Sunday, November 15, 2009

Carbon Footprint

 Yesterday, I went with a group of new club acquaintances to a presentation on food miles. This club I was somehow railroaded into joining is called Bliss and Wisdom International. When I first heard the name, I thought it was a pot smoker's club. Its not, but the name is quite misleading.

This being an intercollegiate presentation, hosted by the UCLA chapter of BWI, our group had to drive from Orange County to the far west side of Los Angeles to UCLA, which took two vehicles an hour and fifteen minutes.

I found the presentation somewhat interesting, if readily obvious to anyone with more than half a brain and 5 minutes of thought. The gist of the presentation was the carbon footprint left by the food we buy in the grocery store, measure in miles.

According to the presentation, our food that we purchase at our local supermarket, travels an average of 1800 miles. Their example was asparagus from Peru. The asparagus was grown in Peru, shipped to a distributor in Florida, then shipped again to the supermarket it was purchased at in California.

Another example was cheese, a processed food, which means there are even more added costs. First, corn must be grown to feed the cows, a process that may or may not destroy a few hundred acres of rain forest in order to create the farmland to plant the crops in. then, the corn must be shipped to the dairy farm and fed to the cows, which are then milked. For 1lb of cheese to be made, 20lbs of milk is used, the water weight being discarded. Making the cheese is actually quite carbon producing process, since fermenting cheese is just a controlled spoilage, and which creates methane gas, a greenhouse gas much worse than carbon dioxide. The cheese then must be shipped to a distribution center, from which it is then shipped out all over the nation/world.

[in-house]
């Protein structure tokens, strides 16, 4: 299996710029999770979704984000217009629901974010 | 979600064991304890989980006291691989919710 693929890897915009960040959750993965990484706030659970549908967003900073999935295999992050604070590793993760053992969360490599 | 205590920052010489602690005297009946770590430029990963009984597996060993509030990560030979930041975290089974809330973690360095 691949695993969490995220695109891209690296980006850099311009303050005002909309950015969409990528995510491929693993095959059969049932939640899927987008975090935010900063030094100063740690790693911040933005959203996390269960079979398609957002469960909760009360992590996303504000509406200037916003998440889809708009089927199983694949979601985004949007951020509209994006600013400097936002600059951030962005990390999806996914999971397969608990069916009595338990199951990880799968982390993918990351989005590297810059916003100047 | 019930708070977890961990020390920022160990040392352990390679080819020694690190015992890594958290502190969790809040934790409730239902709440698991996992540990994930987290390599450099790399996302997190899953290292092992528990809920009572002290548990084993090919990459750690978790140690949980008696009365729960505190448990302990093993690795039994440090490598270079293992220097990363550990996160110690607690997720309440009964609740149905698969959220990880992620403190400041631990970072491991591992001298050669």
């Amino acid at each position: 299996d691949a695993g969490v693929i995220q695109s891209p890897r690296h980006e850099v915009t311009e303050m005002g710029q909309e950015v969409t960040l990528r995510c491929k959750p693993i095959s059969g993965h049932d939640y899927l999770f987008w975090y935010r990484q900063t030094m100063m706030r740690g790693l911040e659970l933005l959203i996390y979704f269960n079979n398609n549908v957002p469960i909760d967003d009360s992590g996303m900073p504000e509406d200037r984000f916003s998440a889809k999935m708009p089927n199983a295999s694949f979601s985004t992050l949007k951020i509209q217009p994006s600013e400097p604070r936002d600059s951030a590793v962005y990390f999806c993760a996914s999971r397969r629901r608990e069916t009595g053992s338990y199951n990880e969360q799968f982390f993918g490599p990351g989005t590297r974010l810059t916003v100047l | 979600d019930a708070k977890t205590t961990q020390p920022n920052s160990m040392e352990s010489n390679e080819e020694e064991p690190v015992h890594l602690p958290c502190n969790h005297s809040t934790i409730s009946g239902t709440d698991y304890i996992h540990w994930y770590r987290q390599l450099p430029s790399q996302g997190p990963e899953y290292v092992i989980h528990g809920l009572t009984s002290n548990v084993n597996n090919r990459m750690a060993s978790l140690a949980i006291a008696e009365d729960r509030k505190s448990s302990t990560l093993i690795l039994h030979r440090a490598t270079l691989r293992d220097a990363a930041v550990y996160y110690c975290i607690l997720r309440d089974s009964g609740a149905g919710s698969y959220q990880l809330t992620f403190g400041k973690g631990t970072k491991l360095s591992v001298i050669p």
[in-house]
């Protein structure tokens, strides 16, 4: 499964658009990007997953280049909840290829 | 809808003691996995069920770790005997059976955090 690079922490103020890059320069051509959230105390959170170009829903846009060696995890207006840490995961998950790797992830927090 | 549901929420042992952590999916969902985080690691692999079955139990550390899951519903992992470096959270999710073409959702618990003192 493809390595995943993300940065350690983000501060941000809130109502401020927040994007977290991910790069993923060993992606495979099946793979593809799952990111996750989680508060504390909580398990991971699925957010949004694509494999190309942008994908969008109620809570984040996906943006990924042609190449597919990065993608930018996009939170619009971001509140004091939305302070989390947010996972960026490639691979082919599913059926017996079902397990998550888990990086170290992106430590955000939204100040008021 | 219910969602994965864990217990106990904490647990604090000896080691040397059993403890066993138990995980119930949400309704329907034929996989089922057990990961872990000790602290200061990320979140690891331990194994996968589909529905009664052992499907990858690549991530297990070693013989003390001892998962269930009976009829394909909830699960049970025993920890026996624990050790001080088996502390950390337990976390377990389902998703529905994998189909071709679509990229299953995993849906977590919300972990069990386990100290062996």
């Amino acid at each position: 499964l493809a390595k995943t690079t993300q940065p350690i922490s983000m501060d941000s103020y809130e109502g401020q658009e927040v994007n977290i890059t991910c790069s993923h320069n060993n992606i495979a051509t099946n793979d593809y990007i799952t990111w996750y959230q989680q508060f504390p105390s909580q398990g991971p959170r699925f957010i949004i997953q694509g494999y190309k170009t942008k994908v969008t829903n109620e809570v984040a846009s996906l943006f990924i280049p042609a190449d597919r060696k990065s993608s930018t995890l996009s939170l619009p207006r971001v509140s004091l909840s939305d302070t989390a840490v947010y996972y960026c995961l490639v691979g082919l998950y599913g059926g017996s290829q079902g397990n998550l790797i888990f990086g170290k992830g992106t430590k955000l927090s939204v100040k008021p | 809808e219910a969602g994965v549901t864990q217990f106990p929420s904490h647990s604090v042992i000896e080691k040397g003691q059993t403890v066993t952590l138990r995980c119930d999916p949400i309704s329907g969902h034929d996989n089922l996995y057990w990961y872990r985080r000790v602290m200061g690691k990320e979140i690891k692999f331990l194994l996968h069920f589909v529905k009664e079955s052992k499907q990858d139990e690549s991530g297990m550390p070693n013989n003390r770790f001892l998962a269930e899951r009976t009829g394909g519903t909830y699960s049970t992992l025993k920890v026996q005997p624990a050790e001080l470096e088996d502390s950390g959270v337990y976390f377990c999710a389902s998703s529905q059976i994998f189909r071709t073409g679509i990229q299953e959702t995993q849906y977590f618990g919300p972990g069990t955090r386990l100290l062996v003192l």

But that's not all. After reaching the supermarket, consumers like us drive to the supermarket and peruse the cheese in its open refrigeration displays, which use lots of power. Also, some idiots drive to the market only to purchase one or two items, not caring that it takes the same amount of gas it takes to buy one item or fifty, since it is, after all, a single trip to the market. Why not just go once every week, instead of driving to the market every time you need a gallon of milk or a loaf of bread?

Additionally, about 25% of the food in the United States ends up being thrown out, either as left overs, expired, or spoiled. The landfills this practice creates also makes methane gas.

The presentation concluded with a trip to the local farmers market, where the products travel far less than the ones at the supermarket, most of them from within a hundred miles or so. I think everyone had a good time, and the hypocrisy of us traveling 55 miles to go to a "local" farmers market was not commented upon, beyond a note(by yours truly) that there was a farmers market not 5 minutes away from our carpool meeting point that morning.

I believe the best part of the day was while we were eating lunch at a local noodle joint Mr. Noodle(the iced barley tea was terrible).

There, I had the pleasure of explaining the term "booty call" to a young(16) girl. The president of the BWI chapter at my school, a shy, sheltered, and easily flustered(my favorite trait) little thing, had her hands full trying to put a block on my graphic explanation, at once busy trying to stop the younger girl from listening to me, and at the same time taking time out to blush at my examples and illustrations, some which featured her(the president) in the starring role.

I met new people, flustered some women, and ate something new. It was a good day.

1 comment:

littletotoro said...

LOL good to know you had a good time x3